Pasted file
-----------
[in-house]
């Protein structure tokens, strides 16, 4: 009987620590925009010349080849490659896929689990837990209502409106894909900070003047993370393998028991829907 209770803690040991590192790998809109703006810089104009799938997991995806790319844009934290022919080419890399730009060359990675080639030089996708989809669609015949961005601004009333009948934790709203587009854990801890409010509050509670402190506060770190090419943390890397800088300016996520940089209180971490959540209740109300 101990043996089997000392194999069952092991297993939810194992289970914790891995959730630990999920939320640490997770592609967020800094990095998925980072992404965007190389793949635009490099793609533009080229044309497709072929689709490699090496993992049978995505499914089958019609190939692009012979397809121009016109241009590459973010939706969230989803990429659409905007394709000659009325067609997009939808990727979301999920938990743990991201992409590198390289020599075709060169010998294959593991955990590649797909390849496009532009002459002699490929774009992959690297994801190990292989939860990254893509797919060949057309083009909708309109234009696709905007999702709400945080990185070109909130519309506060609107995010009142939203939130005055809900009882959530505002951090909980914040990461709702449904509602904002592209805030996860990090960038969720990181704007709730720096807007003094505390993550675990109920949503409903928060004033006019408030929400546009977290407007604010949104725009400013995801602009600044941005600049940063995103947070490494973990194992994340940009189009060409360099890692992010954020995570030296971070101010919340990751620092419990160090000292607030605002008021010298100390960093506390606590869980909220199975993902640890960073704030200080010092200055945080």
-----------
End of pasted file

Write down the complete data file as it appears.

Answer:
[in-house]
């Protein structure tokens, strides 16, 4: 009987620590925009010349080849490659896929689990837990209502409106894909900070003047993370393998028991829907 209770803690040991590192790998809109703006810089104009799938997991995806790319844009934290022919080419890399730009060359990675080639030089996708989809669609015949961005601004009333009948934790709203587009854990801890409010509050509670402190506060770190090419943390890397800088300016996520940089209180971490959540209740109300 101990043996089997000392194999069952092991297993939810194992289970914790891995959730630990999920939320640490997770592609967020800094990095998925980072992404965007190389793949635009490099793609533009080229044309497709072929689709490699090496993992049978995505499914089958019609190939692009012979397809121009016109241009590459973010939706969230989803990429659409905007394709000659009325067609997009939808990727979301999920938990743990991201992409590198390289020599075709060169010998294959593991955990590649797909390849496009532009002459002699490929774009992959690297994801190990292989939860990254893509797919060949057309083009909708309109234009696709905007999702709400945080990185070109909130519309506060609107995010009142939203939130005055809900009882959530505002951090909980914040990461709702449904509602904002592209805030996860990090960038969720990181704007709730720096807007003094505390993550675990109920949503409903928060004033006019408030929400546009977290407007604010949104725009400013995801602009600044941005600049940063995103947070490494973990194992994340940009189009060409360099890692992010954020995570030296971070101010919340990751620092419990160090000292607030605002008021010298100390960093506390606590869980909220199975993902640890960073704030200080010092200055945080």